Family matters | Why was Mom placed under observation in the ER

My 89-year-old mother was recently sent to the hospital with an irregular heartbeat and a fracture that didn’t require surgery. She was placed under “observation” in the emergency room. I’m not sure I know what that means or what’s best for her in the hospital setting. — T.L., Pleasant Hill

Dear T.L.: This must have been an overwhelming situation for you and your mom. Having a loved one sent to a hospital under any circumstances can be scary. During this distressing time, it’s important to be aware of how observation care differs from other hospital admissions and what it might mean for your mom.

Hospitals and emergency departments are challenged with overcrowding, overutilization, escalating health care costs, and avoidable admissions. As a result, observation areas came into existence in the 1970s and have grown in number. These units are clinical areas in the emergency department where patients like your mom, who are not well enough to go home but not sick enough to be admitted, are observed. The period of time for observation is longer than an emergency visit, but shorter than an admission to the hospital.

More Medicare beneficiaries are entering hospitals as observation patients each year. The number rose 88 percent over the past six years to 1.8 million nationally in 2012, according to the Medicare Payment Advisory Commission. At the same time, Medicare hospital admissions stayed the same.

Observation care can prevent hospital admissions for some patients, which is actually a good thing. The longer someone is in the hospital, the greater the chance of contracting a hospital-acquired illness or infection. As a recent study in Annals of Internal Medicine showed, hospitals that reduce the length of stay also see reduced mortality and readmission rates.

Experts say that the most effective observation units have a dedicated staff that follows clearly defined protocols. If a high-risk patient comes into the emergency room with chest pain, it often makes sense to refer that person to an observation unit for repeat blood tests, EKGs and a stress test. Similarly, a patient with severe asthma who needs time and medication to get an attack under control might be sent to the observation unit for several hours. By monitoring and treating patients intensively upfront, observation unit staff can forestall problems and help people get better faster.

You should know, however, that observation care is considered by Medicare as an outpatient service. This means that observation patients such as your mom may end up with higher out-of-pocket expenses than if they were admitted. For example, observation patients are responsible for copayments for doctors’ fees and medication expenses that may be covered differently if someone is admitted as an inpatient. Observation patients are also not eligible for Medicare coverage if they require follow-up care in a nursing home, even if the doctor recommends it. (To be eligible for nursing home coverage under Medicare, patients must spend at least three consecutive days as an admitted patient.)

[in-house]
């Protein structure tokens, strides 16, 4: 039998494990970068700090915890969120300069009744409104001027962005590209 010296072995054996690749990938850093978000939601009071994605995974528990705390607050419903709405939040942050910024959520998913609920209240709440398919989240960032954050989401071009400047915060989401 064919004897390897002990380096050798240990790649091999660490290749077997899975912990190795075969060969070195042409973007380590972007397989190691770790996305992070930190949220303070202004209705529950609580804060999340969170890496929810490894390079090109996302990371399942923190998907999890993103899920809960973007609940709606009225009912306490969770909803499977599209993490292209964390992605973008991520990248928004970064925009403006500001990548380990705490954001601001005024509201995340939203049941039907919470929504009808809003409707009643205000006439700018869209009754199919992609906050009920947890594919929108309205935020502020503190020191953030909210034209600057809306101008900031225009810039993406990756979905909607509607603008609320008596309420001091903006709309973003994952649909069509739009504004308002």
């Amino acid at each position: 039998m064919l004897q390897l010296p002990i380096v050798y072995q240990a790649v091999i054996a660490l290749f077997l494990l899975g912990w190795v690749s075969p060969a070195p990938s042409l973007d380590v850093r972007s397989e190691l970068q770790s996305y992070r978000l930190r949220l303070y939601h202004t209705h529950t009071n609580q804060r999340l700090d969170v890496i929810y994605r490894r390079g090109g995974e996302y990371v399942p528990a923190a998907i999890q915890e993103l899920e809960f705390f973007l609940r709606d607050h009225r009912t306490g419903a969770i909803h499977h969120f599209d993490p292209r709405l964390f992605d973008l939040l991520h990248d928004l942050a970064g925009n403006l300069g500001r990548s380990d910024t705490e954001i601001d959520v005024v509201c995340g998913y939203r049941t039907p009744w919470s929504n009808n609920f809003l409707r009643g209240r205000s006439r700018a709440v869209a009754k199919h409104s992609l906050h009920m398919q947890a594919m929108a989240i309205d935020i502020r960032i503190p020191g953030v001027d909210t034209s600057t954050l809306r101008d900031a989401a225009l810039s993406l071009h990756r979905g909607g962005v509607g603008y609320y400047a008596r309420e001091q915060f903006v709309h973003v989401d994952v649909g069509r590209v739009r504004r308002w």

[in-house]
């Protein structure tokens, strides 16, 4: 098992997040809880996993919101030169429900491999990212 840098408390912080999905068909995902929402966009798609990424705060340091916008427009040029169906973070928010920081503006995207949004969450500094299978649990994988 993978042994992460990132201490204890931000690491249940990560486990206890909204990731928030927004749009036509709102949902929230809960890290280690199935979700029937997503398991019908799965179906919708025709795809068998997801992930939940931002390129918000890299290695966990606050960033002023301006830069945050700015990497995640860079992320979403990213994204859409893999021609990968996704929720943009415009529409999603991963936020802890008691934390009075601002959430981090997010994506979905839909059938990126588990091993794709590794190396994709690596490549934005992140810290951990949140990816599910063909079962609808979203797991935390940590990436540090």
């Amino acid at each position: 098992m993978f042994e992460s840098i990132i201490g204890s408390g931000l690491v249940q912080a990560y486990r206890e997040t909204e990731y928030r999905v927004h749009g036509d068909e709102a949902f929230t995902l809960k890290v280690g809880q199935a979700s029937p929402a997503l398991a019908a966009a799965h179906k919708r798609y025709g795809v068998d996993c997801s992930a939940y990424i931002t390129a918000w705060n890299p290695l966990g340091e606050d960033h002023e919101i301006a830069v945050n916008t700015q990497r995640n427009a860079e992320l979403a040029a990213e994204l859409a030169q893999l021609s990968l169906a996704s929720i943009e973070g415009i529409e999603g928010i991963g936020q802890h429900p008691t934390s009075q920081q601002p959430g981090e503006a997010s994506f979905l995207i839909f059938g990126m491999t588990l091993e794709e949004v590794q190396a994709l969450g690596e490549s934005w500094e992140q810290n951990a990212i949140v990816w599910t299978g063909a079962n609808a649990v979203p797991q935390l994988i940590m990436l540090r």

Despite the significant financial impact to patients, there aren’t clear standards around whether someone should be admitted as an inpatient or placed in observation care. According to the inspector general of the Department of Health and Human Services, admission practices vary wildly. A physician who has studied these practices says, “Some patients are admitted because they came in at the right time of day, not because they have more complicated medical problems.”

Starting in August, the Notice of Observation Treatment and Implication for Care Eligibility Act will require hospitals to provide written notification to patients 24 hours after receiving observation care, explaining why they have not been admitted to the hospital and the potential financial implications of this type of care.

Navigating the pros and cons of observation and inpatient care can be daunting. This may be a good time to retain the services of a professional such as a geriatric care manager. A care manager can advocate for your mom within the hospital to seek the best outcome for her particular situation. Knowledge and awareness will empower your mom and assure her of a safe transition back to her home.

Rita Clancy, LCSW, is director of adult services at Jewish Family & Community Services East Bay. Her columns appear regularly in J.’s Seniors sections. Have questions about your aging parents? Email rclancy@jfcs-eastbay.org or call (510) 558-7800 ext. 257.

Rita Clancy

Rita Clancy, LCSW, is the director of adult services at Jewish Family & Community Services of the East Bay. Have questions about your aging parents? Email rclancy@jfcs-eastbay.org or call (510) 558-7800, ext. 257.